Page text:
Права Людини в Україні. Інформаційний портал Харківської правозахисної групи
версія для друку
The right to a fair trial

From human tragedy to cheap farce


This is how film producer Ihor Chaika describes the five-year-long “Lutyev case”, and not without cause.  As reported here on 15 March this year the Supreme Court revoked the 8-year sentence passed down by the Sevastopol Court of Appeal in 2006 on the Crimean journalist and sent the case back for a new judicial examination with different judges.

Volodymyr Lutyev, a journalist from a local newspaper in Yevpatoriya (the Crimea), stands accused of attempted murder of a deputy Mykola Kotlyarevsky. He was first arrested at the beginning of November 2002, however following considerable protest he was released on a signed undertaking not to abscond in December 2003.  Then suddenly, in June 2005, the Sevastopol Court ruled to remand him in custody where he was held until the sentence in July 2006.  The claimant, allegedly the intended victim, Kotlyarevsky, was not present when the verdict was read out since he was wanted for questioning by the police in connection with two criminal investigations..

There was considerable controversy over the Lutyev case with many believing the charges against the journalist to be linked with his exposure of abuses in the law enforcement agencies.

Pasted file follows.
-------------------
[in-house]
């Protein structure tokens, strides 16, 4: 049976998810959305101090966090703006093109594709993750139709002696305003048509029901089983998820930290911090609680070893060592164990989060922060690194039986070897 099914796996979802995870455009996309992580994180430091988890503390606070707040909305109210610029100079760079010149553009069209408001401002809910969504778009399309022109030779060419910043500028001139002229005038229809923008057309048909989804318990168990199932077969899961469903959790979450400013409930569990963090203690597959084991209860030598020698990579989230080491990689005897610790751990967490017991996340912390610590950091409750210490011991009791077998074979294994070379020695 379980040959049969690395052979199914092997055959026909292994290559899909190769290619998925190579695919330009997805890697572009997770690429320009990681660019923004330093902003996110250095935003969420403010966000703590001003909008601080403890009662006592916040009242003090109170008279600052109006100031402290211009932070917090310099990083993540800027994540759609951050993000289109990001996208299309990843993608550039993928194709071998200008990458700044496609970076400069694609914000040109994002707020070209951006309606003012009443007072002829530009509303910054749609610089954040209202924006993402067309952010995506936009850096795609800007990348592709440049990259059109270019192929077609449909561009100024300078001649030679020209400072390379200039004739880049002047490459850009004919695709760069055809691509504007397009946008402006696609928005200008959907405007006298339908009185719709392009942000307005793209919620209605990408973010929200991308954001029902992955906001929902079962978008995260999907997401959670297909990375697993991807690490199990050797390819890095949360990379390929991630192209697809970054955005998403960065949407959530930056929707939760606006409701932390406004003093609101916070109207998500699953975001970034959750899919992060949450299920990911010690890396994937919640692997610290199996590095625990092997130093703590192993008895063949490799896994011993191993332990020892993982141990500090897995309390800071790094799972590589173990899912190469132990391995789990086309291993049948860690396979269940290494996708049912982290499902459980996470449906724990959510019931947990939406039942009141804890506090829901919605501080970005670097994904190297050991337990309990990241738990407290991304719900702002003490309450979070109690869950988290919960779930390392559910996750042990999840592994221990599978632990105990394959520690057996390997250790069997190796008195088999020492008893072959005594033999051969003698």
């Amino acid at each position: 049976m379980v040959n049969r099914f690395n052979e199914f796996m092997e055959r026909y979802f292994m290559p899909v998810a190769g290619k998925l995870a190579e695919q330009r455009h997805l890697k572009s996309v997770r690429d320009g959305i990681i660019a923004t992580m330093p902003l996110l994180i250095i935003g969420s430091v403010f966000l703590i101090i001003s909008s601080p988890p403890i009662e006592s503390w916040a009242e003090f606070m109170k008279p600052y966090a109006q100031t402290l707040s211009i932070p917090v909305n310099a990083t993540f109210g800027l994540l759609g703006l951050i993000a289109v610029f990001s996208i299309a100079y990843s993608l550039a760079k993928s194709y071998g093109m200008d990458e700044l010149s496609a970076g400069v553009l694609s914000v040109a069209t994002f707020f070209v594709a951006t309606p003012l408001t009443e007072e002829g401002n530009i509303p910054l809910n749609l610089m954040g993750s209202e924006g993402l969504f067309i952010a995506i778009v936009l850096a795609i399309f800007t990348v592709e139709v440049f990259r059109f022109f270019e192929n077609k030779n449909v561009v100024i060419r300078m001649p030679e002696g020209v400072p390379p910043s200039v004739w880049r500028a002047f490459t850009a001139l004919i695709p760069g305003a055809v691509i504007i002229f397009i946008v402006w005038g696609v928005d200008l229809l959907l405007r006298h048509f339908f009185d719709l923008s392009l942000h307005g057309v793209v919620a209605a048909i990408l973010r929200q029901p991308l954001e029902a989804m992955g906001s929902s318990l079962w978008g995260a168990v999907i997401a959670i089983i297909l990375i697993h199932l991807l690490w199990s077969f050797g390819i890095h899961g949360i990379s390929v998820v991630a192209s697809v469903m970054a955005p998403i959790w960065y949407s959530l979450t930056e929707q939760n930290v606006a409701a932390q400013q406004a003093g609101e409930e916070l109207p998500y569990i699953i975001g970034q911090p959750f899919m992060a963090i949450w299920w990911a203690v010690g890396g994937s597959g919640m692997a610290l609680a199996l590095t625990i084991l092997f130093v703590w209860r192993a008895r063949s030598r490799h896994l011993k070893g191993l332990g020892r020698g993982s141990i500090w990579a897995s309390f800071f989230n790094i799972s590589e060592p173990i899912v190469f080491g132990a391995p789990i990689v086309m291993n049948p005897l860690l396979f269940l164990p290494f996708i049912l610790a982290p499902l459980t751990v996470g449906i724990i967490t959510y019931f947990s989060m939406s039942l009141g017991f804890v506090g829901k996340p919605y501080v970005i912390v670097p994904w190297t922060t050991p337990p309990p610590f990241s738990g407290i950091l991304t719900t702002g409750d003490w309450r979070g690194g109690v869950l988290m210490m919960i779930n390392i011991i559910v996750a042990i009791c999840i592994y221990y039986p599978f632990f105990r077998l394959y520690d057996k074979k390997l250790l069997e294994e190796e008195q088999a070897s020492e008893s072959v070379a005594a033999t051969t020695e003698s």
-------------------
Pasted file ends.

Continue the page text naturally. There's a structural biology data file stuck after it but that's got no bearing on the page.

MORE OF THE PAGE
At one of the new hearings yesterday, material evidence was presented.  At long last, after repeated demands by Lutyev and his lawyers, the court examined an envelope containing ten hundred dollar notes which Lutyev is accused of having paid A. Grachov (the main witness in the case) to kill Kotlyarevsky.

It turned out however during the examination in court, that neither the serial nor the numbers matched those from the protocol of 16 November 2002.  As if that were not enough, some of the banknotes had been printed in 2003!

Lutyev’s lawyer says that this yet again demonstrates considerable infringements of the Criminal Procedure Code during both the detective and criminal investigation stages. This includes violation of the right to defence, the use of evidence constructed with infringements of legislation, incorrect drawing up of protocols and others.

The Mykolaiv Court of Appeal also allowed for the first time the defence’s application to have handwriting tests carried out on the witnesses’ signatures on documents.  Lutyev and his lawyer had been asking for this for two years and question the authenticity of the signatures.

The hearing took place without Mr Kotlyarevsky who had telephoned to say he was too busy to attend. The next hearing is scheduled for 5 December.

Ihor Chaika’s filming team which is preparing a document on journalist investigations into corruption in Ukraine was present during the hearing yesterday.

Information about yesterday’s hearing is from a report by Ihor Chaika at: http://imi.org.ua/index.php?option=com_content&task=view&id=170481&Itemid=1

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